Moore declined to say how much he thinks the company is worth. In 2004,
however, one business publication estimated that year’s revenues at
more than $24 million. A company news release issued this week stated
that Bob’s Red Mill has chalked up an annual growth rate of between 20
percent to 30 percent every year since.

“In some ways I had a
choice,” Moore said of what he could have done with the company he
founded with his wife, Charlee, in 1978. “But in my heart, I didn’t.
These people are far too good at their jobs for me to just sell it.”

Bob could have made a lot of money if he’d just sold the company to somebody else. Bob was smarter than that. And, yes, better than that.

Read the whole story.

This is something that can happen. This is another way the world might actually be.

  • lonespark

    Oooh. Hopey-changey goodness.
    Bob’s Red Mill products are on my list of stuff to buy on the 20th of each month when I really focus buying stuff form good companies, local and otherwise.

  • http://foreverinhell.blogspot.com Personal Failure

    Be the change you want to see.
    Thanks, Fred, I needed those stories.

  • http://knighthawk-ah.deviantart.com/ KnightHawk

    The world and its peoples really are good, and worth fighting for.
    Love. Peace. Metallica.

  • chris the cynic

    I also needed those stories. It can be far to easy to miss the good in the world.

  • LL

    ESOPs are not new (I know Fred didn’t say they are), they’re just rare.
    But supposedly, we’re all a part of a giant ESOP-like entity known as the U.S. federal govt. We send trillions in taxes to it every year. And yet it seems it often doesn’t do much for its many small stockholders, only for its few giant ones.

  • Tonio

    Yet another thread title that sparks a musical association, this one with a Saigon Kick ballad. (Imagine what Sugar Ray’s “Someday” would sound like with those type of group vocals.)

    as well as various low-cost incentives or loan guarantees

    I would like to see an equivalent of the New Deal’s REA for both resident-owned communities and for health insurance co-ops.
    I like the idea of companies owned by their employees. How would one avoid the Enron type of abuses, where the benefits from the inflated stock prices blinded many employees to the consequences?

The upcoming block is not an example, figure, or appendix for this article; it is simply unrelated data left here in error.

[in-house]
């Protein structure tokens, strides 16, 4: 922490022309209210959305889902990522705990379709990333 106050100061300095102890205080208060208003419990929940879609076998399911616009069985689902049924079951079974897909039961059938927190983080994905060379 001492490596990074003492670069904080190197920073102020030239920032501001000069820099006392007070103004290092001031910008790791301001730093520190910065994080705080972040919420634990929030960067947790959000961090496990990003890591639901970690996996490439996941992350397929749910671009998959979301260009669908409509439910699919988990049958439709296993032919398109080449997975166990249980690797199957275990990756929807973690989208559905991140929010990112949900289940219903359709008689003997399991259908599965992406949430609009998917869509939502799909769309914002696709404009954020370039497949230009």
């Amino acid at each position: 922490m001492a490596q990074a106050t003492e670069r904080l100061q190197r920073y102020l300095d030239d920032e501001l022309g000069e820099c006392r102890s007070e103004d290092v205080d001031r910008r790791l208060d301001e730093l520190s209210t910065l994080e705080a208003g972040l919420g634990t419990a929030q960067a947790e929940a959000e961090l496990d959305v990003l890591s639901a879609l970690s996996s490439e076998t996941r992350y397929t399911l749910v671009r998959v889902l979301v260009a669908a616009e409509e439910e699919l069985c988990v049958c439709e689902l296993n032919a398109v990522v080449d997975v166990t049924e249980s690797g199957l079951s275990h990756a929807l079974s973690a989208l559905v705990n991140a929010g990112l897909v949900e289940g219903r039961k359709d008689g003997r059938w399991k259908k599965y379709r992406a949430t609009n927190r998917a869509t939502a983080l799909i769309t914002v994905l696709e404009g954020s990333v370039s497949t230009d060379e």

• HBQBJ

    A month or so ago there was a local news report on a bill in the Wisconsin legislature that would require property owners to allow mobile home residents to make an offer. I just tracked it down: http://www.legis.state.wi.us/2009/data/SB-351.pdf
    There’s still some wiggle room in the bill (sellers only have to give the offer consideration in “good faith”), and it’s currently in hearings (http://www.legis.state.wi.us./2009/data/SB351hst.html). But given the makeup of the legislature, things probably look good for it, and for mobile home owners.

  • Erl

    Thank you, Fred.
    So. If we can hear her breathing, let’s get this baby on its way to being born.
    Suggestions, everyone?

  • http://jlake.com Jay Lake

    I live about 1/2 a mile from the Bob’s Red Mill headquarters and company store. This is great to see.

  • hapax

    While these stories make me feel happy to read, I’m kind of sad that they don’t seem to inspire me nearly as much as the snarky / indignant threads.
    There’s something there to be said about how the promise of eternal grace is not nearly as motivating as a stubbed toe when it come to getting me to actually DO something.
    :-(

  • M Groesbeck

    Is the second example a case of actual worker *control*, or just stock ownership?
    In most cases, employee “ownership” plans don’t come with any control of the company. Management is still the final authority on all decisions, employees just have their benefits and income staked on management’s decisions. Actually converting to a democratic workplace involves more than just spreading financial risk to people who can’t afford it; it requires changing how decisions are made.